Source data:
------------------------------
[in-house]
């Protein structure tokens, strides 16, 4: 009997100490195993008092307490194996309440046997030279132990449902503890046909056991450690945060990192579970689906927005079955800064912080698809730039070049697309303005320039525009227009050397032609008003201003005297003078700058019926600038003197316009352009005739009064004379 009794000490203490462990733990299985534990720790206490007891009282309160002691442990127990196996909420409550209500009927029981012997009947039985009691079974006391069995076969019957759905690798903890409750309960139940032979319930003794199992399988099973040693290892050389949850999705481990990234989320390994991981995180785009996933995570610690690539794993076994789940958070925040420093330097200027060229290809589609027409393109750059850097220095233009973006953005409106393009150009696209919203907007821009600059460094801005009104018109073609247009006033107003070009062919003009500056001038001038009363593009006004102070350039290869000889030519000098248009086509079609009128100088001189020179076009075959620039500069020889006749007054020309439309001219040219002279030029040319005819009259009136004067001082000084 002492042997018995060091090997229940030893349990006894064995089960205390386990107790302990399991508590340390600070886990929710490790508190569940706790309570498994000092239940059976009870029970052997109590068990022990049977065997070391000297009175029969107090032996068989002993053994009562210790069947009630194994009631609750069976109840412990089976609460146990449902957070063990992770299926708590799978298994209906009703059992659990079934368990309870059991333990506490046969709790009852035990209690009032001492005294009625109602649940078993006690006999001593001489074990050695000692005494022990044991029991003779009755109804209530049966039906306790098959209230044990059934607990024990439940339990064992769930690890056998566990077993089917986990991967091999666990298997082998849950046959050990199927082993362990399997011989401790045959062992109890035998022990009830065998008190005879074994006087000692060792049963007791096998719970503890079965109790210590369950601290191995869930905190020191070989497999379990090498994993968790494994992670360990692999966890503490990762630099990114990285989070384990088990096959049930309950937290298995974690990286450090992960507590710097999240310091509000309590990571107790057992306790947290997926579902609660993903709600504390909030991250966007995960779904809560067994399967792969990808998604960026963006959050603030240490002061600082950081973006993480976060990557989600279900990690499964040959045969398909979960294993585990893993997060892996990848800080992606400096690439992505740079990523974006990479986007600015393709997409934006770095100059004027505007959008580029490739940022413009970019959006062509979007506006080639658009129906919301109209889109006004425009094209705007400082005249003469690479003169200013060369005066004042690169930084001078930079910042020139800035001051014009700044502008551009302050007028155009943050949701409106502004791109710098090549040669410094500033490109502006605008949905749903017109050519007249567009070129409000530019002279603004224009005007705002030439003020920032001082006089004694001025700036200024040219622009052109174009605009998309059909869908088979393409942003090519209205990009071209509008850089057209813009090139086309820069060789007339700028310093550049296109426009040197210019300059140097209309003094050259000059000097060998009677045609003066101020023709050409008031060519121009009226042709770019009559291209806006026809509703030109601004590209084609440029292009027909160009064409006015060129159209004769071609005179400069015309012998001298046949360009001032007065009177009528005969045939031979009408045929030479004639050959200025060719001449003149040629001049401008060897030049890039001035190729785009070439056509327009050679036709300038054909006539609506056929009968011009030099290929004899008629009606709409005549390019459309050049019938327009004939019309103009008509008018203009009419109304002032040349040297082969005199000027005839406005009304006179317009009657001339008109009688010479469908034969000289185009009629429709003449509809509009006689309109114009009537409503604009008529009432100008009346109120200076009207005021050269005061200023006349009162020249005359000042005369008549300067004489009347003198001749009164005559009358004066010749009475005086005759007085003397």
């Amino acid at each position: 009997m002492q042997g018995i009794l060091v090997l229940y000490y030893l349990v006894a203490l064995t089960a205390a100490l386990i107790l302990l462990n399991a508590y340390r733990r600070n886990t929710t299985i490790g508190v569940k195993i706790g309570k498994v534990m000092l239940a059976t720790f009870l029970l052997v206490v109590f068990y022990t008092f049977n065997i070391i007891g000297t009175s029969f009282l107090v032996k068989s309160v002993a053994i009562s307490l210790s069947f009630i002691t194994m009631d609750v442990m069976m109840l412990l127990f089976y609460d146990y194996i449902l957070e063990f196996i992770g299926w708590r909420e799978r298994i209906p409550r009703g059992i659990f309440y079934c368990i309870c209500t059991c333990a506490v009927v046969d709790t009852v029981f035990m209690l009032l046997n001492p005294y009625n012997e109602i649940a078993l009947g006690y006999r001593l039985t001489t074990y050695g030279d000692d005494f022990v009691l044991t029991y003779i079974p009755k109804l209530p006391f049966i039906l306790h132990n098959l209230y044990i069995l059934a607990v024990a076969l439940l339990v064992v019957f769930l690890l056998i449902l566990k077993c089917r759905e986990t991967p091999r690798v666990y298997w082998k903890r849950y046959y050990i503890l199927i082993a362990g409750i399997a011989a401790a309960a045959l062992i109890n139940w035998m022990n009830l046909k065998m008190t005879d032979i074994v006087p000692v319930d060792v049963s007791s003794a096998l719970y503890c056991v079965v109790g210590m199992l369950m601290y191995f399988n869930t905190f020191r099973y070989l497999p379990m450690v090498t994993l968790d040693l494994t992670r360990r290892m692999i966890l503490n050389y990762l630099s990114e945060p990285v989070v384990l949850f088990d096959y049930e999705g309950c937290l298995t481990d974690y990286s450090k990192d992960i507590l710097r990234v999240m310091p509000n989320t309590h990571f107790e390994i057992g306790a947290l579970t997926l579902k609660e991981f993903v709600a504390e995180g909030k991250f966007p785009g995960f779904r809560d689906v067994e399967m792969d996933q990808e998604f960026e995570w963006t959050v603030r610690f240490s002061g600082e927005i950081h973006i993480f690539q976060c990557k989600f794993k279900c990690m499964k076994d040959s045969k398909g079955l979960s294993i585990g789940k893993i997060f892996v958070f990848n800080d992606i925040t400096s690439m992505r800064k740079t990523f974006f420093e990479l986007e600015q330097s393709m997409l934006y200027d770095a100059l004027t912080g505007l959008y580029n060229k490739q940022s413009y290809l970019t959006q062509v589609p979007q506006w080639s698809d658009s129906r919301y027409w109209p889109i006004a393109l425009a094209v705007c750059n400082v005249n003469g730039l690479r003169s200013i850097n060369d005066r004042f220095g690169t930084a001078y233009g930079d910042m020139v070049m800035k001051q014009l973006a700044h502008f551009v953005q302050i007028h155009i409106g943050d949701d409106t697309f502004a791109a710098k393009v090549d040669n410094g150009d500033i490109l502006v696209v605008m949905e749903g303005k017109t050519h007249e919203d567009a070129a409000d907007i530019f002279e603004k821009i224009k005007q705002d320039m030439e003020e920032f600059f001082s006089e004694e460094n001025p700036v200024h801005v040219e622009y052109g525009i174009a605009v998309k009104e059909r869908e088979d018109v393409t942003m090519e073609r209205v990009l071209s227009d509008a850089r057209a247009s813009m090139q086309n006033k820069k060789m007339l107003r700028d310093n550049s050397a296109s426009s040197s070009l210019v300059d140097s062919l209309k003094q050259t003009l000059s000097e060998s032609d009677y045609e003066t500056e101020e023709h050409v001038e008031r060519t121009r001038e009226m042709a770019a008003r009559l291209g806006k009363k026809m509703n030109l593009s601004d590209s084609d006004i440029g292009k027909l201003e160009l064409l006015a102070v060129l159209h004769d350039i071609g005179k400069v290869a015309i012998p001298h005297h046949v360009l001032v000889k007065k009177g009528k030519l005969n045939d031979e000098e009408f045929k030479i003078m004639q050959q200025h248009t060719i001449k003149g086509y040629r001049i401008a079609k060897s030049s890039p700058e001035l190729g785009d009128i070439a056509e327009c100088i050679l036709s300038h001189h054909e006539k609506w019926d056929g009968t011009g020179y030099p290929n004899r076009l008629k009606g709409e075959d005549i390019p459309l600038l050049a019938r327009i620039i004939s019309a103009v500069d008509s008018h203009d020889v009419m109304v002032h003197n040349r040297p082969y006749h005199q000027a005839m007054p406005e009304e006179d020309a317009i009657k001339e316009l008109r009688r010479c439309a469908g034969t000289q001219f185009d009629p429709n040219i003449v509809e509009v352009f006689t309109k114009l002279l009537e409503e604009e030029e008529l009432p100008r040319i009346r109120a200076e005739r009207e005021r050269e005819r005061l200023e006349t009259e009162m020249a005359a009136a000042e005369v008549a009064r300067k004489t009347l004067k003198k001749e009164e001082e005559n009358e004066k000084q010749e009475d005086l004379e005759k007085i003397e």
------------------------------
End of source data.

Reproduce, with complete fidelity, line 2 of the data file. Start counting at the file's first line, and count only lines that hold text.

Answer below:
């Protein structure tokens, strides 16, 4: 009997100490195993008092307490194996309440046997030279132990449902503890046909056991450690945060990192579970689906927005079955800064912080698809730039070049697309303005320039525009227009050397032609008003201003005297003078700058019926600038003197316009352009005739009064004379 009794000490203490462990733990299985534990720790206490007891009282309160002691442990127990196996909420409550209500009927029981012997009947039985009691079974006391069995076969019957759905690798903890409750309960139940032979319930003794199992399988099973040693290892050389949850999705481990990234989320390994991981995180785009996933995570610690690539794993076994789940958070925040420093330097200027060229290809589609027409393109750059850097220095233009973006953005409106393009150009696209919203907007821009600059460094801005009104018109073609247009006033107003070009062919003009500056001038001038009363593009006004102070350039290869000889030519000098248009086509079609009128100088001189020179076009075959620039500069020889006749007054020309439309001219040219002279030029040319005819009259009136004067001082000084 002492042997018995060091090997229940030893349990006894064995089960205390386990107790302990399991508590340390600070886990929710490790508190569940706790309570498994000092239940059976009870029970052997109590068990022990049977065997070391000297009175029969107090032996068989002993053994009562210790069947009630194994009631609750069976109840412990089976609460146990449902957070063990992770299926708590799978298994209906009703059992659990079934368990309870059991333990506490046969709790009852035990209690009032001492005294009625109602649940078993006690006999001593001489074990050695000692005494022990044991029991003779009755109804209530049966039906306790098959209230044990059934607990024990439940339990064992769930690890056998566990077993089917986990991967091999666990298997082998849950046959050990199927082993362990399997011989401790045959062992109890035998022990009830065998008190005879074994006087000692060792049963007791096998719970503890079965109790210590369950601290191995869930905190020191070989497999379990090498994993968790494994992670360990692999966890503490990762630099990114990285989070384990088990096959049930309950937290298995974690990286450090992960507590710097999240310091509000309590990571107790057992306790947290997926579902609660993903709600504390909030991250966007995960779904809560067994399967792969990808998604960026963006959050603030240490002061600082950081973006993480976060990557989600279900990690499964040959045969398909979960294993585990893993997060892996990848800080992606400096690439992505740079990523974006990479986007600015393709997409934006770095100059004027505007959008580029490739940022413009970019959006062509979007506006080639658009129906919301109209889109006004425009094209705007400082005249003469690479003169200013060369005066004042690169930084001078930079910042020139800035001051014009700044502008551009302050007028155009943050949701409106502004791109710098090549040669410094500033490109502006605008949905749903017109050519007249567009070129409000530019002279603004224009005007705002030439003020920032001082006089004694001025700036200024040219622009052109174009605009998309059909869908088979393409942003090519209205990009071209509008850089057209813009090139086309820069060789007339700028310093550049296109426009040197210019300059140097209309003094050259000059000097060998009677045609003066101020023709050409008031060519121009009226042709770019009559291209806006026809509703030109601004590209084609440029292009027909160009064409006015060129159209004769071609005179400069015309012998001298046949360009001032007065009177009528005969045939031979009408045929030479004639050959200025060719001449003149040629001049401008060897030049890039001035190729785009070439056509327009050679036709300038054909006539609506056929009968011009030099290929004899008629009606709409005549390019459309050049019938327009004939019309103009008509008018203009009419109304002032040349040297082969005199000027005839406005009304006179317009009657001339008109009688010479469908034969000289185009009629429709003449509809509009006689309109114009009537409503604009008529009432100008009346109120200076009207005021050269005061200023006349009162020249005359000042005369008549300067004489009347003198001749009164005559009358004066010749009475005086005759007085003397």